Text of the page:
Multivariate analysis using a Cox regression hazard model suggested that high SUVmax (adjusted HR 4.09; 95% CI 1.36–12.31) was an independent prognostic factor for RFS, and age less than 35 (adjusted HR 7.09; 95% CI 2.56–19.60) and negative PR status (adjusted HR 4.47; 95% CI 1.61–12.44) were associated with an increased risk of tumor recurrence (Table 2). However, the intrinsic subtype was not a prognostic factor in multivariate analysis (P = 0.240). For this model, the Harrell c-index was 0.729. In addition, among patients who received adjuvant chemotherapy (n = 187), dichotomized SUVmax was repeatedly shown to be an independent prognostic factor for RFS (adjusted HR 5.96; 95% CI 1.49–23.95; Table S2). The Harrell c-index was 0.741 in this model.

Table 2. Multivariate analysis using Cox regression hazard model for recurrence-free survival.

SUVmax according to tumor characteristics

The mean SUVmax in the two groups was compared after stratification by tumor characteristics (Table 3). The mean SUVmax was significantly higher for the following prognostic factors: large tumor size (P<0.001), positive lymph node (P = 0.011), positive HER2 (P<0.001), high Ki67 (P = 0.011), and high histologic grade (P<0.001), all of which are considered risk factors. In addition, the mean SUVmax of the luminal B subtype was significantly higher than that of luminal A.


In this genomic era, molecular profiling of breast cancer has enhanced our understanding of the complexity and heterogeneity of breast cancer [4]. To translate this understanding of intrinsic subtypes into clinical practice, IHC expression patterns have been widely investigated as surrogate markers. The experts of the St. Gallen’s panel recommended optimal guidelines for intrinsic subtyping based on IHC markers [5], [6]. In our study, we used these criteria to identify the intrinsic subtypes of HR-positive tumors.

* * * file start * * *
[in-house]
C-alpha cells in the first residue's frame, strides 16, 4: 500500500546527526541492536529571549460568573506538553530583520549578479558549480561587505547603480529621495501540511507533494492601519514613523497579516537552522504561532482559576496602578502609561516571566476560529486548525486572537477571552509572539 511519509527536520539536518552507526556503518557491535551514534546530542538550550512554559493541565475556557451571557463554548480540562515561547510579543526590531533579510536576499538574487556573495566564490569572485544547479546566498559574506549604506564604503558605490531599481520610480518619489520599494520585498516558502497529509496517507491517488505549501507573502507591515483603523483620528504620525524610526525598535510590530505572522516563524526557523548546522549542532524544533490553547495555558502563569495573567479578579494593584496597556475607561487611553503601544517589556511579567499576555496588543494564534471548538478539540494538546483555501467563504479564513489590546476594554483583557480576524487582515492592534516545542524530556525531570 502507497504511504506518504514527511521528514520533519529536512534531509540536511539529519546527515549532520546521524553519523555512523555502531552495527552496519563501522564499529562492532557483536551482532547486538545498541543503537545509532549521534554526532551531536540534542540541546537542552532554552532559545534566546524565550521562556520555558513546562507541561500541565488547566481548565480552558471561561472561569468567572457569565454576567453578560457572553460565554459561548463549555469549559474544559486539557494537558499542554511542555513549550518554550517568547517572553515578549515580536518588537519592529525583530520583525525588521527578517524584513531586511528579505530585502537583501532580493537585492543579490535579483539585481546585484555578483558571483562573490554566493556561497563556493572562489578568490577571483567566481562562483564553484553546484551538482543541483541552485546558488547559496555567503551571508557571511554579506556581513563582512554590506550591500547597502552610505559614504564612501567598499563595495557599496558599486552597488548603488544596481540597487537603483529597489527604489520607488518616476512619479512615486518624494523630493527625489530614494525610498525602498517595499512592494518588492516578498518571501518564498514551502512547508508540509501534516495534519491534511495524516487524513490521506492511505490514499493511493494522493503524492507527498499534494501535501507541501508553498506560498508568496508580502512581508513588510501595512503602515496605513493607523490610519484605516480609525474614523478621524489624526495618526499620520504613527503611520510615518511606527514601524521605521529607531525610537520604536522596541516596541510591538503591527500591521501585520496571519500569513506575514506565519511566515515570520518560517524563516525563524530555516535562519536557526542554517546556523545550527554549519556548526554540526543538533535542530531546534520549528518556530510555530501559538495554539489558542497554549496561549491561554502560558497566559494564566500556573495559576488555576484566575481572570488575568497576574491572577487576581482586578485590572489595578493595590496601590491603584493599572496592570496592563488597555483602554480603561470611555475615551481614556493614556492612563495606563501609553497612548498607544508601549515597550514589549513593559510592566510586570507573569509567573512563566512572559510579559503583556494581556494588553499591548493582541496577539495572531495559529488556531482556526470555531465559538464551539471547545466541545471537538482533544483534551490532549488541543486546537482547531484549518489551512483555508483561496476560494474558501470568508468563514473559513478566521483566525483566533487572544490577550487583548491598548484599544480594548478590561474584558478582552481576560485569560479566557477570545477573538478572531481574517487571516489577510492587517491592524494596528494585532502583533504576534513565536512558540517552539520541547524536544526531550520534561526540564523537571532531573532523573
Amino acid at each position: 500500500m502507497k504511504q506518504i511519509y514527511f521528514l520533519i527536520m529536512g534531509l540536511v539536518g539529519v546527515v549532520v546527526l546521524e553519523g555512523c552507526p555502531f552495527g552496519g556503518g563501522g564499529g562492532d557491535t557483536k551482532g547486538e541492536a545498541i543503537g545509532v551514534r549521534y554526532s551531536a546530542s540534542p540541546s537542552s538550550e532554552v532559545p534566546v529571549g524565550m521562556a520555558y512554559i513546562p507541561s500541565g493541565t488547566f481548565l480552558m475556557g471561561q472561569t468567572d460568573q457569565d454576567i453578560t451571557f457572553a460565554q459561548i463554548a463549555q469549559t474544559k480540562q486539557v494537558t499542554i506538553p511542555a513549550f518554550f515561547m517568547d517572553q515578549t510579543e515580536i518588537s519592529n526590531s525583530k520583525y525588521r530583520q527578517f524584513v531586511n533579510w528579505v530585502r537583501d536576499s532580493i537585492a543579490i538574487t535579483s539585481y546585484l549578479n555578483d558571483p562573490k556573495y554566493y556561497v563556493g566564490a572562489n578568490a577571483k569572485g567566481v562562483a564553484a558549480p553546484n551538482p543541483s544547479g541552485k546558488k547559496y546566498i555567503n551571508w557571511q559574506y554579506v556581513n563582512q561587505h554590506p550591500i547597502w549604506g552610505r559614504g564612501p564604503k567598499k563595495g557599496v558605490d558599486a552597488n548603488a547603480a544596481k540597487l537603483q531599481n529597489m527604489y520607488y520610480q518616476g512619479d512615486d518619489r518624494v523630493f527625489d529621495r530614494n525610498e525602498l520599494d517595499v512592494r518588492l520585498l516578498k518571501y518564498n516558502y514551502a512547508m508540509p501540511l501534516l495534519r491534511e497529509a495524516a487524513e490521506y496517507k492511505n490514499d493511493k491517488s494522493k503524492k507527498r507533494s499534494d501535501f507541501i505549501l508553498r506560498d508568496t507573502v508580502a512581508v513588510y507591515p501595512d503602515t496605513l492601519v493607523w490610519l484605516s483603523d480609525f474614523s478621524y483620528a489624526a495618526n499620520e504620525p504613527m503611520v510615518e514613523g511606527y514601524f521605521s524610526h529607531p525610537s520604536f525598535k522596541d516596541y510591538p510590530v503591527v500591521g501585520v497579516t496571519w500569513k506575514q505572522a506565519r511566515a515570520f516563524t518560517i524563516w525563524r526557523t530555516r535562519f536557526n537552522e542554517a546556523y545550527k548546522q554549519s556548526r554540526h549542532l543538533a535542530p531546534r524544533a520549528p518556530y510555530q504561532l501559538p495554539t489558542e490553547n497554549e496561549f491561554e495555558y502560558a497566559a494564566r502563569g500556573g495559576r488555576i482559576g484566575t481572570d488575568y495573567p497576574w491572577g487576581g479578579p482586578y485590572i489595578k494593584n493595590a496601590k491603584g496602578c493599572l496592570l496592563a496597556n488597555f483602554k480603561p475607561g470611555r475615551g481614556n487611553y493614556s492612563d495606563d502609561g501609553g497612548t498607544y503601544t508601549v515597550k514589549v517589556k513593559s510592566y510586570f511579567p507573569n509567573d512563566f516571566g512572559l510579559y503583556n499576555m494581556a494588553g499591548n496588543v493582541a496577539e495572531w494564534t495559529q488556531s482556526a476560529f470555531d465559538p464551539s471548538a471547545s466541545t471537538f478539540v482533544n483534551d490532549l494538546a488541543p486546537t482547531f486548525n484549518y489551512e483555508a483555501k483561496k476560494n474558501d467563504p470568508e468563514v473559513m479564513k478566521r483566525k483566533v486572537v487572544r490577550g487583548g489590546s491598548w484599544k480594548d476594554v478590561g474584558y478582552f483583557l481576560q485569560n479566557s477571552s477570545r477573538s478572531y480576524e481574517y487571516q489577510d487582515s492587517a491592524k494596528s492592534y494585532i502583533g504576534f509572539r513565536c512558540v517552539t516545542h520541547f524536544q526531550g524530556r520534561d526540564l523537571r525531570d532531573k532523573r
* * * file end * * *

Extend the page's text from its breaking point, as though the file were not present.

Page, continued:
In terms of prognostic discrimination of endocrine-responsive breast cancer, our results suggested that SUVmax is superior to classification based on surrogate IHC markers. SUVmax demonstrated independent prognostic significance in multivariate analysis whereas classification with IHC markers did not. Analysis revealed that our model including SUVmax had good predictive value for RFS, with a Harell c-index of 0.729. These findings suggest a potential role for FDG-PET in better predicting groups with poor and good prognosis among patients with HR-positive breast cancer.

It is known that HR-positive tumors show lower SUVmax than HR-negative tumors [10][12]. Regarding intrinsic subtypes, SUVmax was lowest in the luminal A subtype and higher in HER2 and triple negative subtypes [16], [17]. The increased accumulation of FDG observed in the high SUVmax tumors reflects highly proliferating and poorly differentiated cancer. Therefore, HR-positive tumors with high SUVmax might have aggressive behavior and show a propensity for high proliferation. Indeed, our findings suggested that SUVmax is associated with high Ki67, HER2 positivity, and higher histologic grade, even in HR-positive cancer (Table 3).

To evaluate tumor proliferation based on PET scans, PET imaging using 18F-fluorothymidine (FLT) has been investigated in breast cancer [18], [19]. FLT-PET is known to be closely associated with Ki67 expression in breast cancer. Although high SUVmax of FDG-PET correlated with high Ki67 in our study, FLT-PET is recognized as a better tool than FDG-PET in terms of evaluation of tumor proliferation. FLT-PET was not available for our study, but it will be interesting to compare the prognostic significance of FDG-PET with that of FLT-PET in HR-positive tumors.